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How to Use an Opponent’s Own Litigation Tactics Against It in Your Florida Commercial Litigation Case

When you find yourself involved in a commercial litigation action, there are multiple ways that a party might seek to short-circuit your lawsuit before it ever gets to trial. One way to prevent a case from making it to trial is to argue successfully that the court doesn’t have jurisdiction over the defendants. This can be a strong option if the defendants only have very minimal ties to the jurisdiction. There are situations, however, in which the law says that the defendants are barred from contesting jurisdiction, and you can proceed even if the defendants have no prior contact with the jurisdiction. In short, if you are pursuing a business lawsuit, you need experienced Florida commercial litigation counsel to help you address jurisdictional challenges and any other hurdle that might be placed in your way.

One example of a plaintiff who successfully defeated a defense jurisdictional challenge was a case involving a dispute between a general contractor and a subcontractor. The pair were working on a resort project in the Bahamas. According to the lawsuit that the subcontractor filed, a man named Jesús signed a personal guarantee of the general contractor’s debts. This was significant because, according to the subcontractor, the general contractor didn’t pay its debt to the subcontractor, which was the basis of the subcontractor’s breach of contract lawsuit against both the general contractor and Jesús.

The subcontractor brought its lawsuit in state court in Miami. At the outset of any lawsuit, there are several things you must establish in order to proceed. One of those things is that the court where you’ve filed has personal jurisdiction over the defendants you named in your action. Personal jurisdiction means that the party has a certain level of minimum contact with the jurisdiction where the lawsuit is pending.

To establish personal jurisdiction, the subcontractor cited to a paragraph in the parties’ agreement, which said that if the parties had a dispute that led to either side pursuing a lawsuit, the action should proceed in state court in Miami-Dade County, “wherein exclusive jurisdiction shall lie.” The problem with the subcontractor’s pleadings was that this wasn’t enough. Personal jurisdiction over non-residents is governed by something called Florida’s “long-arm” statute. The long-arm statute does not have any provision that allows a person or entity to submit itself to the jurisdiction of Florida courts simply by contractual agreement.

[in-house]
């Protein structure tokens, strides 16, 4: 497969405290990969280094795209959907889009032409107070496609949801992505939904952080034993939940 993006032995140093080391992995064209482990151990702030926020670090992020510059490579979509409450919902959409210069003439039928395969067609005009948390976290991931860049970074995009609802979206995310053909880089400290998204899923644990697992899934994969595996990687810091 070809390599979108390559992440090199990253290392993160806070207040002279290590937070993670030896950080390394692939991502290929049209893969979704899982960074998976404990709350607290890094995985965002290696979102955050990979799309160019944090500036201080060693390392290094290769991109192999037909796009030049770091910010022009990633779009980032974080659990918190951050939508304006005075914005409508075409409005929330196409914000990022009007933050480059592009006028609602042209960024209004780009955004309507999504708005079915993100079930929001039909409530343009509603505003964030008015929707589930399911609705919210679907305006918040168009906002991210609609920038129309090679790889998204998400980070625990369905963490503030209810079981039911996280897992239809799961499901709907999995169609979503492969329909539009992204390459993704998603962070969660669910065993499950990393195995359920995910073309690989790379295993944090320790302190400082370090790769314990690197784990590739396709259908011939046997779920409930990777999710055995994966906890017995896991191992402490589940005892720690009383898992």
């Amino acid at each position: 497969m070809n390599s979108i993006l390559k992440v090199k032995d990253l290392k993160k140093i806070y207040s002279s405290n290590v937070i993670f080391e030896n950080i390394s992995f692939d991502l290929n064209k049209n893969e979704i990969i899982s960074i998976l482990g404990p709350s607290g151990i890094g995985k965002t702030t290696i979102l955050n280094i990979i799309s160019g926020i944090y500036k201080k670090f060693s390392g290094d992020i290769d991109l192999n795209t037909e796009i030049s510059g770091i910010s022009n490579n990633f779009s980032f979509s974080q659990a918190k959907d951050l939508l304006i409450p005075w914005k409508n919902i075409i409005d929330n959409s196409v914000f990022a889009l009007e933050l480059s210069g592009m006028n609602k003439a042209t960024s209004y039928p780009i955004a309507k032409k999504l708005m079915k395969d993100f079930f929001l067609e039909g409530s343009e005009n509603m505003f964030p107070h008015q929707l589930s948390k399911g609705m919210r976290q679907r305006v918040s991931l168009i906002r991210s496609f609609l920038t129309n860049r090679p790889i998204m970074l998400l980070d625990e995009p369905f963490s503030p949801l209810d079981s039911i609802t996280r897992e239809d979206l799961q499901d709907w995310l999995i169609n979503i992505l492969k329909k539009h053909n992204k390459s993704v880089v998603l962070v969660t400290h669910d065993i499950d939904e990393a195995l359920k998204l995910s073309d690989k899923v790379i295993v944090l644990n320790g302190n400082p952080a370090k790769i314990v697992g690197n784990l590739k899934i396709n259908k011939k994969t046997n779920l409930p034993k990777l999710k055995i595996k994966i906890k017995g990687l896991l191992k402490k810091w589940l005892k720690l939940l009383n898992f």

Based upon this, it might seem that the defendants would win their argument that the court didn’t have jurisdiction over them. However, they did not succeed. Why not? The outcome turned on a strategic litigation decision the defendants made that changed everything. In addition to making their argument about a lack of jurisdiction, they also asked the Miami trial court to award them attorneys’ fees under the subcontract. This latter request falls under the category of “affirmative relief.” There are certain types of actions seeking affirmative relief that are inconsistent with an argument that the court lacks jurisdiction. If the court lacks jurisdiction over you, how can it award you fees under the contract that was the basis for your opponent’s lawsuit?

When a party makes an argument for affirmative relief that is inconsistent with a lack of jurisdiction, that argument creates a waiver of the jurisdiction issue. In other words, by making the argument for attorneys’ fees, the defendants’ action amounted to their voluntarily subjecting themselves to the Miami court’s jurisdiction and forfeiting their right to contest the jurisdiction in that court.

Whether you are pursuing or defending a breach of contract dispute in Florida, you need reliable representation for your case. Reach out to the skilled South Florida commercial litigation attorneys at Stok Kon + Braverman. Our team has extensive experience helping businesses protect their interests.

Contact us online or by calling (954) 237-1777 to schedule your consultation and find out how this firm can help you protect your interests.

More blog posts:

How to Contest Jurisdiction in a Commercial Litigation Case in Florida, Florida Business Lawyers Blog, Sept. 1, 2017

Shortcoming of ‘Long-Arm’ Jurisdiction Argument Leaves Consulting Firm Unable to Pursue Defendant’s President in Florida, Florida Business Lawyers Blog, July 18, 2017


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